Symptoms of HPV in women

HPV, or the human papillomavirus, makes itself known in a variety of ways. The symptoms of HPV in women actually depend on what type of HPV infection they have. There are more than 100 different strains of HPV, and each one can cause different symptoms. It’s even possible that a HPV infection will not cause any visible symptoms at all. This is why many women have no idea that they’re infected with HPV.

Generally, HPV is spread through sexual contact, generally vaginal or anal intercourse, although other sexual contact can also spread the infection. Often, a woman with HPV will develop genital warts near their vagina or anus. This is one of the more common symptoms of HPV, and it’s also the easiest to spot. They appear as moist, soft little swellings that are pink or flesh colored, although they can also be cauliflower shaped. Sometimes these warts are flat against the skin, but other times they are small bumps. They can occur singly or in large groups. These warts can appear on the cervix, the vulva, and in or on the vagina and anus. Again, some people with HPV may never have a breakout of genital warts, while others will see warts appear within weeks or even months after being infected.

Women may also find themselves with cancer or precancerous changes as a result of HPV. These precancerous changes can occur in the vulva, anus, or cervix, and in some rare cases, cancer of the anus or genitals can even occur. HPV is the leading cause of cervical cancer, but fortunately, most women with HPV will not develop cancer. Most women’s immune system will fight off HPV over time; however, those who have long-term HPV infections are at risk for cancer.

There are several strains of HPV that are considered high risk for cervical cancer. While both high and low risk strains of HPV can cause abnormal cells to appear; usually only high risk strains will cause cancer. These strains include HPV 16, 18, 31, 33, 35, 39, 45, 51, 52, 56, 58, 59, 68, and 69. One way of identifying these strains is by the warts that appear. These warts are almost always very flat and nearly invisible, while the warts caused by the more common strains (6 and 11) are easier to spot.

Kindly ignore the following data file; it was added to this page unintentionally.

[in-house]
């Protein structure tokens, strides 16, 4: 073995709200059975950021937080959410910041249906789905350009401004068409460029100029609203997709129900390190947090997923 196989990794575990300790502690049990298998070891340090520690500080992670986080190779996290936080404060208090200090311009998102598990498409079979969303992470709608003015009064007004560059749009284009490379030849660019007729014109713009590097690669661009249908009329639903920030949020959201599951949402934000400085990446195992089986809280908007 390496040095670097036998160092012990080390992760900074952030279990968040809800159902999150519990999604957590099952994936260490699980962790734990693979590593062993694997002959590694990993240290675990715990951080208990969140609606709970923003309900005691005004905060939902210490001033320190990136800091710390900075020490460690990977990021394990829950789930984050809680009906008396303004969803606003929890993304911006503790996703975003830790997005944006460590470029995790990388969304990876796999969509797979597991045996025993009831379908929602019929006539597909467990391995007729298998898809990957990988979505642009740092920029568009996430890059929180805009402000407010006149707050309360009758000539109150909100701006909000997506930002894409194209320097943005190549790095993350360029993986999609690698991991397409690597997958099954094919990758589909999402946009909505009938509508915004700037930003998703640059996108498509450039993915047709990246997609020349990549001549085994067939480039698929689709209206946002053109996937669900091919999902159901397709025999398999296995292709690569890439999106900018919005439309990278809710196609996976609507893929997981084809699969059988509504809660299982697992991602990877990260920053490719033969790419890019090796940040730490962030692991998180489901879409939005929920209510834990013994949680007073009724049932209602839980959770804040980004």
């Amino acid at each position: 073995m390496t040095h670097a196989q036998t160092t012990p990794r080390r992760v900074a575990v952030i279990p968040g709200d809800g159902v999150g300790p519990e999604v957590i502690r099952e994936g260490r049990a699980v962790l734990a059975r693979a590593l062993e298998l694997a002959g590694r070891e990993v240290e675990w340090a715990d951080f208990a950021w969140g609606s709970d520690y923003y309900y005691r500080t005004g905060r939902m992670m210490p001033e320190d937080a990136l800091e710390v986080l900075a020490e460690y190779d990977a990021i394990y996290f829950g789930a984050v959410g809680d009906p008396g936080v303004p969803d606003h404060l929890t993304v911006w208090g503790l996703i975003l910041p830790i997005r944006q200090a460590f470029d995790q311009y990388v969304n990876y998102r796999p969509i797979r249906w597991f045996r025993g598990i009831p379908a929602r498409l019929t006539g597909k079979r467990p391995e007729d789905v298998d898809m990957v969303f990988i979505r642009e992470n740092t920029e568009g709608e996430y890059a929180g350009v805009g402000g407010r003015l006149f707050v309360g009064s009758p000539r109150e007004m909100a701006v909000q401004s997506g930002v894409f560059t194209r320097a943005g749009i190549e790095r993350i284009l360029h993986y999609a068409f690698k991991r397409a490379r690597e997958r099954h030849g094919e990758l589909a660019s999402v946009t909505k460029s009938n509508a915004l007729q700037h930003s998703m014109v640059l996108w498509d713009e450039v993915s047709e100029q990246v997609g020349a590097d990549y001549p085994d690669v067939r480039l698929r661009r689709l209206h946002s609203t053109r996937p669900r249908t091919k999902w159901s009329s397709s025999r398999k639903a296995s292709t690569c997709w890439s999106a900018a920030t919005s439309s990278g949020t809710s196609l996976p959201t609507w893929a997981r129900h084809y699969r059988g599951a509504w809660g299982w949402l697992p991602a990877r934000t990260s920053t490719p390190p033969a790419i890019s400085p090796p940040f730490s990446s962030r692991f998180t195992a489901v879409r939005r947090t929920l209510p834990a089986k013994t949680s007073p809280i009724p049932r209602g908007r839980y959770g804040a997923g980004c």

There are a number of ways women can work to prevent cervical cancer. First, they need to have regular Pap tests. This allows doctors to identify cervical cancer early, and the earlier it is detected, the better. Second, women need to eat a healthy diet that includes a good amount of Vitamin C, Vitamin E, and carotene. These vitamins help reduce the risk of several types of cancers, including cervical cancer. Quitting smoking will also lower the risk of cervical cancer and many other diseases.

Being monogamous is another way for women to protect themselves from HPV. If both partners are HPV-free, they can be assured that they will not bring the disease into the bedroom if they only engage in sexual intercourse with each other. Every extra sexual partner who is brought into the picture brings a chance of HPV. Using a condom during sex is also a good way of protecting yourself from HPV, although it is possible for HPV to spread even when using a condom. This is because warts can appear in places that a condom does not cover. However, condoms can help lower the risk.

Finally, women should look into getting the HPV vaccine. This vaccine is very effective in preventing many strains of HPV, including the most common strains (types 6 and 11). It is also very effective at preventing strains 16 and 18, two of the most common high risk strains.

Last updated on Nov 11th, 2009 and filed under Women's Health. Both comments and pings are currently closed.

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